Join Tamarind Institute artist-in-residence Rose B. Simpson, Tamarind Gallery director Nancy Zastudil, and University of New Mexico Art Museum curator of Prints and Photographs Mary Statzer for a discussion about Simpson’s work, including her collaborative experience at Tamarind and her upcoming virtual project at the museum.
Simpson hails from an arts and permaculture environment at Santa Clara Pueblo, N.M. Still residing on her ancestral homelands, Simpson explores ways to deconstruct gender roles, cultural stereotypes, and social ideologies through many avenues of creative expression, from sculpture to farming to writing to parenting her small daughter.
Her ceramic and mixed-media sculptures have been exhibited internationally and are in museum collections throughout the country, including the Denver Art Museum and SFMoMA. Simpson earned her BFA from the Institute of American Indian Arts, an Honors MFA in Ceramics from the Rhode Island School of Design, and an MFA in Creative Non-Fiction also from IAIA. She is on the Board of Directors of Flowering Tree Permaculture Institute, Tewa Women United, and the New Mexico School for the Arts. Her sculpture is represented by Jessica Silverman Gallery in San Francisco and Chiaroscuro Contemporary Art in Santa Fe.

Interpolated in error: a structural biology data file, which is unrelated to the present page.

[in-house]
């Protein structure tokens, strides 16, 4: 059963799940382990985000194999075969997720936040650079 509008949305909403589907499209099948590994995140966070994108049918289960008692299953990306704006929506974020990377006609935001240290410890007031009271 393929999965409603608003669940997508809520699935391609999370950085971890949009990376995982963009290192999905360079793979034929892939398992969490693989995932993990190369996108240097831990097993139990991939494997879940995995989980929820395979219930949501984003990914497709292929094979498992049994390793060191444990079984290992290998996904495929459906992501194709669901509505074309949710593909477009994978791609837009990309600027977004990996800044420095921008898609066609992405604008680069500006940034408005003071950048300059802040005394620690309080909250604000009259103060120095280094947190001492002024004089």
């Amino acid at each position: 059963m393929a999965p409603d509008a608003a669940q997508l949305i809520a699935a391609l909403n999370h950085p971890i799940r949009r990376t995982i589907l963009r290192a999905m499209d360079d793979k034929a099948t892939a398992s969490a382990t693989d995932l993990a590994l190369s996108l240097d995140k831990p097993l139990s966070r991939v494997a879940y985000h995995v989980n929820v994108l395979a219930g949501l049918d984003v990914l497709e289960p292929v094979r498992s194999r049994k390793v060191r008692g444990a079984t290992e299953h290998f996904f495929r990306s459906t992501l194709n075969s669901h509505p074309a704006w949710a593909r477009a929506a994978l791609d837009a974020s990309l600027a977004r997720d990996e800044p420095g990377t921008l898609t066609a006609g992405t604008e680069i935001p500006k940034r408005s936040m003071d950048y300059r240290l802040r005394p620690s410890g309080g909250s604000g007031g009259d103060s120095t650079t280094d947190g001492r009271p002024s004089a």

Simpson’s artist statement says, “My life-work is a seeking out of tools to use to heal the damages I have experienced as a human being of our postmodern and postcolonial era— objectification, stereotyping, and the disempowering detachment of our creative selves through the ease of modern technology. These tools are sculptural pieces of art that function in the psychological, emotional, social, cultural, spiritual, intellectual and physical realms. The intention of these tools is to cure; therefore, my hope is that they become hard-working utilitarian concepts.”
To see more about Simpson and her work, go to her website.
Statzer is the curator of Prints and Photographs at the UNM Art Museum. She has published articles in Aperture magazine and edited a multi-author book titled The Photographic Object 1970. She brought the exhibition To Survive on This Shore: Photographs and Interviews with Transgender and Gender Nonconforming Older Adults to UNMAM and organized the exhibitions Patrick Nagatani: A Survey of Early Photographs, Please Enjoy and Return: Bruce Conner Films from the Sixties, and Indelible Ink: Native Women, Printmaking, Collaboration. Mary is dedicated to serving the community through object-based learning and creating relevant exhibitions that challenge, delight, inspire, and inform viewers.
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